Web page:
I am in the heart of the Maeght foundation – its modern architecture housing the works of great artists. Fernard Leger, Alexander Calder, Joan Miro, Alberto Giacometti. I look down onto the village I came from, its delicate web of alleyways clearer from above, the intricate planning creates a masterpiece. From the distance, I see the fresh grass, laden with dew, swayed as the overpowering wind bent them. The millions of stalks skinny and weak; stuck with weights on their back. My hair tousled, swayed. It was lifted up to the glorious light, glimmering as each strand shone a red brown. The still townhouses stand surrounded with the green freshness of gardens, the blanket of olive trees, cypresses and grape vines - the only thing missing is the people who remain unconscious.
The courtyard is large – I walk from the glass doors onto the pale brown bricks and scan the scene around me. My eyes brush over the white concrete walls, skinny grey statues, a cobblestone wall. My feet tap against the surface, I walk forward but stop and beside me it was there looking at me; Giacometti’s masterpiece walked toward me. My eyelids blinked to clear my sight. It was the Walking Man: frozen in time, silent, mid step, malnourished. Its sunken eyes haunted me, bringing up the old images of the previous war – its atrocities. I averted my gaze, moving toward the elegant roses growing by the side. Each petal perfect, pointing toward the sun with eternal longing as the dew droplets collect inside. I walked home, retracing my invisible steps from this morning– passing the empty gardens. Looking closer, all I see is weeds. They have taken over. They concealed themselves once before but now stand tall, the wind can no longer break them. And as I walk through the valley, the sun shines down on me: my shadow stretched out behind me as though the walking man had followed me home.
My warmth lingered on the bed sheets as I got up, moving on toward the day ahead. The floor creaked as my numb feet stepped into the kitchen. Silence. There were no birds calls this morning. Perhaps they have begun to migrate early this year.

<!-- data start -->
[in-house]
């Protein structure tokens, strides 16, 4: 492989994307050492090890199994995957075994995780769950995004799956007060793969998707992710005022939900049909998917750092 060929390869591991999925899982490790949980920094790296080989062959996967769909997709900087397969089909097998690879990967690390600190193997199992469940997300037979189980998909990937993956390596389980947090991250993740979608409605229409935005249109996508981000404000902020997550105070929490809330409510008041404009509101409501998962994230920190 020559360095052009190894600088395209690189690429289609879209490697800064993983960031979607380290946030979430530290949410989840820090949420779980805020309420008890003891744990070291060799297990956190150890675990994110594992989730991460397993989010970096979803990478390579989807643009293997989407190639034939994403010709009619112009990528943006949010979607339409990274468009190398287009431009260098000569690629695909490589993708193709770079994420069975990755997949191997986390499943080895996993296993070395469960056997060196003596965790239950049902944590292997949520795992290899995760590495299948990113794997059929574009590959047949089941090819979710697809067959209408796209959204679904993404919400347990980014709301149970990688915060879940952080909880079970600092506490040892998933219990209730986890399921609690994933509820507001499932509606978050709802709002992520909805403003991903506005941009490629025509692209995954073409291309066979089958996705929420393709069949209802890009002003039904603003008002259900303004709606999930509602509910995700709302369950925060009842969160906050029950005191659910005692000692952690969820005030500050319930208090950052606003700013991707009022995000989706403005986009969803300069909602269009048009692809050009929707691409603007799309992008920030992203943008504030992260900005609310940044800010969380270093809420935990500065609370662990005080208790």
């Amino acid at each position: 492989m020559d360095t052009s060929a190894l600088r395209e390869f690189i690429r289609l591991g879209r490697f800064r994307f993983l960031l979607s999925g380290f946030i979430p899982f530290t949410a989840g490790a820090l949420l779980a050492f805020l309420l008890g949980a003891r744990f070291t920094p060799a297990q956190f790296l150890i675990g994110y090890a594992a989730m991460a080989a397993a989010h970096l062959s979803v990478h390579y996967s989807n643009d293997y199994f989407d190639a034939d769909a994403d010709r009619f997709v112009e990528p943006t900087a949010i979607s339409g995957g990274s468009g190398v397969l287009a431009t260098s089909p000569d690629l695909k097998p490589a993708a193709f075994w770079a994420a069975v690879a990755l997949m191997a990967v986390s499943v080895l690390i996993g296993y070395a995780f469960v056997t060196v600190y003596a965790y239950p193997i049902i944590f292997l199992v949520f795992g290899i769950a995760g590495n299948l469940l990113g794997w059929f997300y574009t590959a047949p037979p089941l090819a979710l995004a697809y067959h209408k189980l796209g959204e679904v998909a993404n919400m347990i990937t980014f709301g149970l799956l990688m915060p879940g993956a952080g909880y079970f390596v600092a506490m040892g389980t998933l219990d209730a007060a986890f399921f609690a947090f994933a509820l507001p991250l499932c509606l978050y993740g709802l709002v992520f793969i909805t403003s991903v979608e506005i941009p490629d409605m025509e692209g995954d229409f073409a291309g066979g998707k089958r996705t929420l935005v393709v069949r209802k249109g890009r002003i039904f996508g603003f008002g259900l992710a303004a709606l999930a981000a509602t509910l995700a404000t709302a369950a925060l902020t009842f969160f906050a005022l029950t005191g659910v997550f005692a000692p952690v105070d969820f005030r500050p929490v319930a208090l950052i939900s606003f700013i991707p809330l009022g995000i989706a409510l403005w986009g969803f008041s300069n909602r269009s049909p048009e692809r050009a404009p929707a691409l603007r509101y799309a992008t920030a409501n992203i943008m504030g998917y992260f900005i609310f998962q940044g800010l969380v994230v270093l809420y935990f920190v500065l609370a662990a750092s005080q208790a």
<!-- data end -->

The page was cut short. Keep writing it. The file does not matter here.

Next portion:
I flick the switch on, the radio woke with a crackle and then began to play. ’I read the news today oh, boy. About a lucky man who made the grade. And though the news was rather sad. Well, I just had to laugh…’ The singer’s velvet voice penetrated the silence. ‘I saw a film today oh, boy. The English army had just won the war. A crowd of people turned away...’ The song moved on, progressively until it all came together. A collision of instruments, elevating, dysfunctional. I turned it off. Silence once again. What was that? Why did I feel so strange? Why, could I not bear the sounds that broke this empty stillness? It was too quiet – the television flickered on.
A foreign voice rang out, sharp and intelligent. “It seems to me that most of you are poorly informed about the goings of the war. They say nothing about the right explanation of your persons over here.” The picture forms; black hair and a small face. I realise she is Vietnamese. The bare trees loomed behind her; their dark arms skinny and sharp. “Nothing is more confused than to be ordered into a war to die or to be maimed for life, without a faintest idea of what’s going on. Isn’t it clear that the war makers are tampering with your lives, while pocketing huge profits?” My head spun: I do not need such thoughts this early in the morning. I turned off the television; grabbing my coat as I made my way down the spiralling stairs, my hollow footsteps echoing.